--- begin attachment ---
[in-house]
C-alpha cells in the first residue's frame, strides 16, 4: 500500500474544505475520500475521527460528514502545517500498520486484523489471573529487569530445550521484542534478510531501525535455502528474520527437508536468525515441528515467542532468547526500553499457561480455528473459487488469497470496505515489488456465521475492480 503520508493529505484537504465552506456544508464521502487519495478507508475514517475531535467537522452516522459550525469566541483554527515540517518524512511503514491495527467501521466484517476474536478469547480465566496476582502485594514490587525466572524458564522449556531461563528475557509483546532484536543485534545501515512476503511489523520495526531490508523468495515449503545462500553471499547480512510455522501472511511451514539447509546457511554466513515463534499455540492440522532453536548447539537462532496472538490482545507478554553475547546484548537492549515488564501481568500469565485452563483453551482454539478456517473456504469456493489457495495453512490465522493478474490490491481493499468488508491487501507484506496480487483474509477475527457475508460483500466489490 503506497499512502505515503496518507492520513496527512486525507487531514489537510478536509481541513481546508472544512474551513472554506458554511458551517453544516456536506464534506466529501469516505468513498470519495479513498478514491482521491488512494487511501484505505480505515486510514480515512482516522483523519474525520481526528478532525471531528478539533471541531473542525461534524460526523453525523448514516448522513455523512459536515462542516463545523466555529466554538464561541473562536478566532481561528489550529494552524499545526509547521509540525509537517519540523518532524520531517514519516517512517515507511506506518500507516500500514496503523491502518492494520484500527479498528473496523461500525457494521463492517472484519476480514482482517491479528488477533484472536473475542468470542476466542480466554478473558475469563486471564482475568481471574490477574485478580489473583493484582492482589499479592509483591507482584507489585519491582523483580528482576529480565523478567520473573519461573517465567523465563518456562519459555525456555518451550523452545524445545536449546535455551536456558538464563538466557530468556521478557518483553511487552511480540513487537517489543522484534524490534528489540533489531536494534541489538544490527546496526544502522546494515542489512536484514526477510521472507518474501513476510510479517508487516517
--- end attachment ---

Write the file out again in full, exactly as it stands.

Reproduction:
[in-house]
C-alpha cells in the first residue's frame, strides 16, 4: 500500500474544505475520500475521527460528514502545517500498520486484523489471573529487569530445550521484542534478510531501525535455502528474520527437508536468525515441528515467542532468547526500553499457561480455528473459487488469497470496505515489488456465521475492480 503520508493529505484537504465552506456544508464521502487519495478507508475514517475531535467537522452516522459550525469566541483554527515540517518524512511503514491495527467501521466484517476474536478469547480465566496476582502485594514490587525466572524458564522449556531461563528475557509483546532484536543485534545501515512476503511489523520495526531490508523468495515449503545462500553471499547480512510455522501472511511451514539447509546457511554466513515463534499455540492440522532453536548447539537462532496472538490482545507478554553475547546484548537492549515488564501481568500469565485452563483453551482454539478456517473456504469456493489457495495453512490465522493478474490490491481493499468488508491487501507484506496480487483474509477475527457475508460483500466489490 503506497499512502505515503496518507492520513496527512486525507487531514489537510478536509481541513481546508472544512474551513472554506458554511458551517453544516456536506464534506466529501469516505468513498470519495479513498478514491482521491488512494487511501484505505480505515486510514480515512482516522483523519474525520481526528478532525471531528478539533471541531473542525461534524460526523453525523448514516448522513455523512459536515462542516463545523466555529466554538464561541473562536478566532481561528489550529494552524499545526509547521509540525509537517519540523518532524520531517514519516517512517515507511506506518500507516500500514496503523491502518492494520484500527479498528473496523461500525457494521463492517472484519476480514482482517491479528488477533484472536473475542468470542476466542480466554478473558475469563486471564482475568481471574490477574485478580489473583493484582492482589499479592509483591507482584507489585519491582523483580528482576529480565523478567520473573519461573517465567523465563518456562519459555525456555518451550523452545524445545536449546535455551536456558538464563538466557530468556521478557518483553511487552511480540513487537517489543522484534524490534528489540533489531536494534541489538544490527546496526544502522546494515542489512536484514526477510521472507518474501513476510510479517508487516517